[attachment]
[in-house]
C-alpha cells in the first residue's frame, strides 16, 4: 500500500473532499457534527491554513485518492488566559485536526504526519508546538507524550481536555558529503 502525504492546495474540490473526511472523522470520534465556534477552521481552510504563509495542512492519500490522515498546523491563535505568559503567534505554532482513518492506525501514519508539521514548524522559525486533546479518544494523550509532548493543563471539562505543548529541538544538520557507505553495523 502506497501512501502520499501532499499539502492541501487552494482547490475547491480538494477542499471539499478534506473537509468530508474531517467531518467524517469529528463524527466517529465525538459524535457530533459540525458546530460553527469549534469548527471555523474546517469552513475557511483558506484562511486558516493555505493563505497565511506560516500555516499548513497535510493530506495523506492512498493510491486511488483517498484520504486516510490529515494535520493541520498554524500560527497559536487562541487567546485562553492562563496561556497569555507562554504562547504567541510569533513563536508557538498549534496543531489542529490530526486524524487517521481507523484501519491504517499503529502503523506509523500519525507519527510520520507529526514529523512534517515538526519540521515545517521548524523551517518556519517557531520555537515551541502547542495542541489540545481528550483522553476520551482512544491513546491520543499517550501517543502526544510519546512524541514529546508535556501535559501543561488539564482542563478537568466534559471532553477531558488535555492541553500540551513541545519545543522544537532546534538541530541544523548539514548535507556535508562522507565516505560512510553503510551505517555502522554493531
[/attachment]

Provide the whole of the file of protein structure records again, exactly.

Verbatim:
[in-house]
C-alpha cells in the first residue's frame, strides 16, 4: 500500500473532499457534527491554513485518492488566559485536526504526519508546538507524550481536555558529503 502525504492546495474540490473526511472523522470520534465556534477552521481552510504563509495542512492519500490522515498546523491563535505568559503567534505554532482513518492506525501514519508539521514548524522559525486533546479518544494523550509532548493543563471539562505543548529541538544538520557507505553495523 502506497501512501502520499501532499499539502492541501487552494482547490475547491480538494477542499471539499478534506473537509468530508474531517467531518467524517469529528463524527466517529465525538459524535457530533459540525458546530460553527469549534469548527471555523474546517469552513475557511483558506484562511486558516493555505493563505497565511506560516500555516499548513497535510493530506495523506492512498493510491486511488483517498484520504486516510490529515494535520493541520498554524500560527497559536487562541487567546485562553492562563496561556497569555507562554504562547504567541510569533513563536508557538498549534496543531489542529490530526486524524487517521481507523484501519491504517499503529502503523506509523500519525507519527510520520507529526514529523512534517515538526519540521515545517521548524523551517518556519517557531520555537515551541502547542495542541489540545481528550483522553476520551482512544491513546491520543499517550501517543502526544510519546512524541514529546508535556501535559501543561488539564482542563478537568466534559471532553477531558488535555492541553500540551513541545519545543522544537532546534538541530541544523548539514548535507556535508562522507565516505560512510553503510551505517555502522554493531